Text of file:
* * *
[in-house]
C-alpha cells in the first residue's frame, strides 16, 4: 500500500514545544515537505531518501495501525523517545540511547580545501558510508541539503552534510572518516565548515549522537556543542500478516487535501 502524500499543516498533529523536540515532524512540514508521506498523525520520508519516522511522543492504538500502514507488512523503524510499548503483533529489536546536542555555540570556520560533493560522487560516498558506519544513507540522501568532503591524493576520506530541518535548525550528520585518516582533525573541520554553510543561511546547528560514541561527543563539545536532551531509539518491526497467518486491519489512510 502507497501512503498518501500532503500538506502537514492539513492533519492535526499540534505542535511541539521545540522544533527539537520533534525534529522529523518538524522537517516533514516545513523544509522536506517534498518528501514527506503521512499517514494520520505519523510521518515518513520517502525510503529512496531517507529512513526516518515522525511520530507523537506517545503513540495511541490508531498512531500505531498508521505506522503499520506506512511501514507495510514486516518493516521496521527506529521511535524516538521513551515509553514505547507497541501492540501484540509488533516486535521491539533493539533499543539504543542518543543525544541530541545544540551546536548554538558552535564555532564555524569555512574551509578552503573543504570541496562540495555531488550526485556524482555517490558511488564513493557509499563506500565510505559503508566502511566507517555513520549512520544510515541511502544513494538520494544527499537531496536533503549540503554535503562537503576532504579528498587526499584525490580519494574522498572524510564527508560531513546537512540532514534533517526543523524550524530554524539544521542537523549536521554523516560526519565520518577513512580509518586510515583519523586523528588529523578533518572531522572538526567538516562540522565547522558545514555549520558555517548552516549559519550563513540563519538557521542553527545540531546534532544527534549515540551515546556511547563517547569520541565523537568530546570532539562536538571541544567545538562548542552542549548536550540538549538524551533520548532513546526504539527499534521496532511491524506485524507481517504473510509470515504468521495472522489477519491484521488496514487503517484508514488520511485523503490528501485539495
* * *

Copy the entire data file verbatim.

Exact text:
[in-house]
C-alpha cells in the first residue's frame, strides 16, 4: 500500500514545544515537505531518501495501525523517545540511547580545501558510508541539503552534510572518516565548515549522537556543542500478516487535501 502524500499543516498533529523536540515532524512540514508521506498523525520520508519516522511522543492504538500502514507488512523503524510499548503483533529489536546536542555555540570556520560533493560522487560516498558506519544513507540522501568532503591524493576520506530541518535548525550528520585518516582533525573541520554553510543561511546547528560514541561527543563539545536532551531509539518491526497467518486491519489512510 502507497501512503498518501500532503500538506502537514492539513492533519492535526499540534505542535511541539521545540522544533527539537520533534525534529522529523518538524522537517516533514516545513523544509522536506517534498518528501514527506503521512499517514494520520505519523510521518515518513520517502525510503529512496531517507529512513526516518515522525511520530507523537506517545503513540495511541490508531498512531500505531498508521505506522503499520506506512511501514507495510514486516518493516521496521527506529521511535524516538521513551515509553514505547507497541501492540501484540509488533516486535521491539533493539533499543539504543542518543543525544541530541545544540551546536548554538558552535564555532564555524569555512574551509578552503573543504570541496562540495555531488550526485556524482555517490558511488564513493557509499563506500565510505559503508566502511566507517555513520549512520544510515541511502544513494538520494544527499537531496536533503549540503554535503562537503576532504579528498587526499584525490580519494574522498572524510564527508560531513546537512540532514534533517526543523524550524530554524539544521542537523549536521554523516560526519565520518577513512580509518586510515583519523586523528588529523578533518572531522572538526567538516562540522565547522558545514555549520558555517548552516549559519550563513540563519538557521542553527545540531546534532544527534549515540551515546556511547563517547569520541565523537568530546570532539562536538571541544567545538562548542552542549548536550540538549538524551533520548532513546526504539527499534521496532511491524506485524507481517504473510509470515504468521495472522489477519491484521488496514487503517484508514488520511485523503490528501485539495